Military Security Clearance Question

A couple of questions regarding military security clearances:

  1. Is there a way to find out what level of security clearance an individual had while they were in the military (in the 1980’s) or
  2. Is there a way for someone to prove what level of clearance they had?
  3. Is that information on the DD-214?

My clearance isn’t on my DD-214. Unless somebody worked with, say, the Dept. of State and had a black passport, I don’t know how he would prove that he had some sort of clearance. A dip passport pretty much assures that someone had at least a secret or top secret clearance.

It isn’t on my DD 214. I imagine I used to have something that had my clearance stated on it but can’t remember. Sometimes all jobs required a certain clearance. I had a Top Secret. IIRC all officers had at least a Secret. Over thirty years later it is hard to remember.

It’s all electronic now. I imagine old manual records may have been updated as a person came up for periodic re-investigation. This is not something that’s available on-line. You’d have to have a clearance yourself and a need-to-know (like a base security officer).

And the handshake.:wink:

It’s not only military personnel who have security clearances.

People can only learn what security clearances someone else has if they are considering offering that person a job that requires a security clearance. Otherwise a person’s security clearance is none of your business. Companies and government agencies that require security clearances have an established procedure for checking what clearances a job seeker has already. They have an established procedure for getting a new employee clearances that they don’t already have (assuming that they can pass the background checks). All this is true for both the clearances a job seeker has regardless whether their previous jobs with the clearances were in the military, in civilian government jobs, or in companies contracting with the government.

When I apply for a job that requires a security clearance, I have some old paper work like a DD Form 2875 and DOD 8570 that shows the company that I’d had a security clearance in the past, but they still have to go through the process of verifying that I still have a valid clearance.

It is perhaps best to think of this in terms of what a clearance is and who has one.
An individual does not really have a clearance in spite of the normal terminology. A person is cleared to a certain level and therefore eligible to receive classified information at that level. The clearance is created and held by the government. So you can’t actually learn what clearance a person held since she didn’t hold one. When a person applies for a job, or is considered for a job that requires a clearance, the company/agency with this requirement has the ability to ask the Government whether the person is cleared for the appropriate level. But the person can’t show up with a magic piece of paper and prove he/she has a clearance-the system doesn’t work that way. In spite of the various badges people wear at work. All they actually say is that the local security people checked and the wearer is cleared to a certain level.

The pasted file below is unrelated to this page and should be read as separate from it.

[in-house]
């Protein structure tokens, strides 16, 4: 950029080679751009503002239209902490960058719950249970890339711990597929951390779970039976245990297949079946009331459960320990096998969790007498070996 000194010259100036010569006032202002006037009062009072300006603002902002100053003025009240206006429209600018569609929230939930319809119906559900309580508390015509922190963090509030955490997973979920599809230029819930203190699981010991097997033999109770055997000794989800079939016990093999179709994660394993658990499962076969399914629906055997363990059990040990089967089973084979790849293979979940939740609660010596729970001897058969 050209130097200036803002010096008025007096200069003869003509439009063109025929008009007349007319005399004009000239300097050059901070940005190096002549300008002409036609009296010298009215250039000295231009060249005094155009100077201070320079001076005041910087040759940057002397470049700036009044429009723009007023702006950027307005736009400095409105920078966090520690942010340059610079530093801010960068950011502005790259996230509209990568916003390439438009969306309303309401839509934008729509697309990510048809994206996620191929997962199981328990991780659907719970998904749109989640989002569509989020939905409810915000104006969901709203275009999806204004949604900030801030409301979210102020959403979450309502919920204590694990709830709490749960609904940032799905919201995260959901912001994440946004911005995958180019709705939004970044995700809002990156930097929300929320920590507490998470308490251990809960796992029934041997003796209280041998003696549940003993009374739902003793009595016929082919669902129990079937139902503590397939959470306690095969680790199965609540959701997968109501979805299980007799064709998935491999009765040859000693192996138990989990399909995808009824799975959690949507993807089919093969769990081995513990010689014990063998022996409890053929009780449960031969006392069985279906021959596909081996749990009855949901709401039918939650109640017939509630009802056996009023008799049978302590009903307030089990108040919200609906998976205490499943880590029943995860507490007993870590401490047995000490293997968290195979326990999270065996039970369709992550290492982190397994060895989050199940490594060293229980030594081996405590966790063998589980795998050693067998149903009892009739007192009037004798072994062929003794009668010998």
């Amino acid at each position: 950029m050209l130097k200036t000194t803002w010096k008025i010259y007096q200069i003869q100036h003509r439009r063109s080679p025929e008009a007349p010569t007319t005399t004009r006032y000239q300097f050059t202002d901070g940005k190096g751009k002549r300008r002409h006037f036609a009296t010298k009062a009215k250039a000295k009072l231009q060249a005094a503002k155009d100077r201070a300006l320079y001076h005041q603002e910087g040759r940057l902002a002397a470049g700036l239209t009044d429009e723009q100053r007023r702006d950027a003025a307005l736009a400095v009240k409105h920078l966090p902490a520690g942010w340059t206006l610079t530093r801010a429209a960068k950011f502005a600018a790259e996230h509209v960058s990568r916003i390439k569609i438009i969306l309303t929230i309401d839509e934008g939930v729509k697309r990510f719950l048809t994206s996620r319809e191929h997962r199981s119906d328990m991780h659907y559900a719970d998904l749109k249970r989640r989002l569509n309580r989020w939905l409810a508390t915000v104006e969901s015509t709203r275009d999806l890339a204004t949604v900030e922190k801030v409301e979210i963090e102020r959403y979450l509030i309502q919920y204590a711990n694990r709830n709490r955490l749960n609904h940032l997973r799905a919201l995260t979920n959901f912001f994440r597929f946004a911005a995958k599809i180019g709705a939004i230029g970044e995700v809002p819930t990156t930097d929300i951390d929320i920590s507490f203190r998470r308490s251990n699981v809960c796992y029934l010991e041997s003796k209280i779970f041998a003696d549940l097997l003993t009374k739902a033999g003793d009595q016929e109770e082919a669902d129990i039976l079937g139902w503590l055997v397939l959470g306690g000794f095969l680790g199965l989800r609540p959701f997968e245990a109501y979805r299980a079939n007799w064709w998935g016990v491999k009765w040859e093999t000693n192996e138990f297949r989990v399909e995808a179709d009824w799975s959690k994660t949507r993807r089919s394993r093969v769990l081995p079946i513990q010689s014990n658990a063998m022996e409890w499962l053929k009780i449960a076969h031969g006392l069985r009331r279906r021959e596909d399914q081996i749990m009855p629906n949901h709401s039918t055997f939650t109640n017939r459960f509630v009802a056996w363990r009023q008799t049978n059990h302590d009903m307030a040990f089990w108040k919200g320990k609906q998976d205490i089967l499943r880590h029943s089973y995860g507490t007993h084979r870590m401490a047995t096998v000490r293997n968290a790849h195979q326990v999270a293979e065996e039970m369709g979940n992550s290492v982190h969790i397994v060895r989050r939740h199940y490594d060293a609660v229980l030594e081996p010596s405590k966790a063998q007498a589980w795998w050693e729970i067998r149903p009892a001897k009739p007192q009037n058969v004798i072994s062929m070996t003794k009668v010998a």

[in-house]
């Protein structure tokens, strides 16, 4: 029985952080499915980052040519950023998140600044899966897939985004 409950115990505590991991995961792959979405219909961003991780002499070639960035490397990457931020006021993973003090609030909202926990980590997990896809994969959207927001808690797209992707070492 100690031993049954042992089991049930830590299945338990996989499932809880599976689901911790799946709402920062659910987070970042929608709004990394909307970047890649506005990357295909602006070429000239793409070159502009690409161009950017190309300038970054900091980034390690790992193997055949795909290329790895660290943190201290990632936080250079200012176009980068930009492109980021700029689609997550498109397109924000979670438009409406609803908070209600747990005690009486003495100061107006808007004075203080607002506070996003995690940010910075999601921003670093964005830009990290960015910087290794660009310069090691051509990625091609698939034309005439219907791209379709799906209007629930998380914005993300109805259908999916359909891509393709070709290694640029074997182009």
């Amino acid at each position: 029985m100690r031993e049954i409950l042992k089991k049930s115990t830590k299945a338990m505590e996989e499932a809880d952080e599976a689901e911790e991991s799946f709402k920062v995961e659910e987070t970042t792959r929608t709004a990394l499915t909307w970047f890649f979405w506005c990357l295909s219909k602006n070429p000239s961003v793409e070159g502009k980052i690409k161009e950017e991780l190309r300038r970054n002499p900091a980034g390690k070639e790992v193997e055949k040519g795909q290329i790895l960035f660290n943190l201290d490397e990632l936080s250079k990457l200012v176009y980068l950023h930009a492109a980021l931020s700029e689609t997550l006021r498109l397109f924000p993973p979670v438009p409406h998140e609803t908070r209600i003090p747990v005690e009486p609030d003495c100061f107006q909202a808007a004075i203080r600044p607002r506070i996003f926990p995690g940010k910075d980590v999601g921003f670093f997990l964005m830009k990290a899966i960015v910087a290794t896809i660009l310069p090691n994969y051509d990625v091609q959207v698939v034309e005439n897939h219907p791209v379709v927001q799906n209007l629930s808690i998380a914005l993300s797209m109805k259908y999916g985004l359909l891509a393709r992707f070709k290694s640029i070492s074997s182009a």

Back to the OP. I don’t know about military records, but employment records: hiring papers, resumes, etc. often will say something about clearances. Sometimes just the position the person held implies a minimum clearance. If you really need to know the clearance level held by someone back in the 80s, that is the avenue I would explore. Try to find out what position the person held in the military and see if that position requires a certain level of clearance. If the person got out of the military and applied for a job, her resume probably would mention it. etc. But no one will have a piece of paper called “security clearance” like a certificate or diploma. That isn’t how this works.

[Of course other folks here may well understand the system better than I and provide corrections, but the above is based on 35 years of dealing with clearances as a civilian employee.]

In the early 1980’s, the FBI conducted my Special Background Investigation (SBI), and it was from them I requested a copy (if I remember correctly). They had to review the entire thing and declassify it, every page was stamped “Confidential” and scratched out replaced with “For Official Use Only”.

Today I believe the Federal Investigative Services (FIS) handles the investigations.

That is a “need to know” thing. If an “agency” wants this information (and would be the type of “agency” which would need it), then they could find out.